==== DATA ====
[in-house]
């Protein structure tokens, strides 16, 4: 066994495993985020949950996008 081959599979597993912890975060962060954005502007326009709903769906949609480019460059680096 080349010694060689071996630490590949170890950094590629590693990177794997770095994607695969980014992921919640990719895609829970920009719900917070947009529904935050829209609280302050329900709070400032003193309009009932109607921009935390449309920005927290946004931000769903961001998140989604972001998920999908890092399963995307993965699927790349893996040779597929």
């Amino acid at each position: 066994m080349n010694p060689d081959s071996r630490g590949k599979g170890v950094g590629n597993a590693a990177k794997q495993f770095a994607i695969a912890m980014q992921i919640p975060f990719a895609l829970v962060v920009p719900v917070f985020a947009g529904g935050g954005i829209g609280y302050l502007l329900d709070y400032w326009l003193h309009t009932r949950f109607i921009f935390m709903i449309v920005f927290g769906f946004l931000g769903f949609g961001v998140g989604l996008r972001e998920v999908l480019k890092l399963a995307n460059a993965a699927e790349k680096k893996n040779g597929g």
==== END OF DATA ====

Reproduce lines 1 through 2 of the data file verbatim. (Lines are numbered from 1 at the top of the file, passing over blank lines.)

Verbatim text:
[in-house]
């Protein structure tokens, strides 16, 4: 066994495993985020949950996008 081959599979597993912890975060962060954005502007326009709903769906949609480019460059680096 080349010694060689071996630490590949170890950094590629590693990177794997770095994607695969980014992921919640990719895609829970920009719900917070947009529904935050829209609280302050329900709070400032003193309009009932109607921009935390449309920005927290946004931000769903961001998140989604972001998920999908890092399963995307993965699927790349893996040779597929």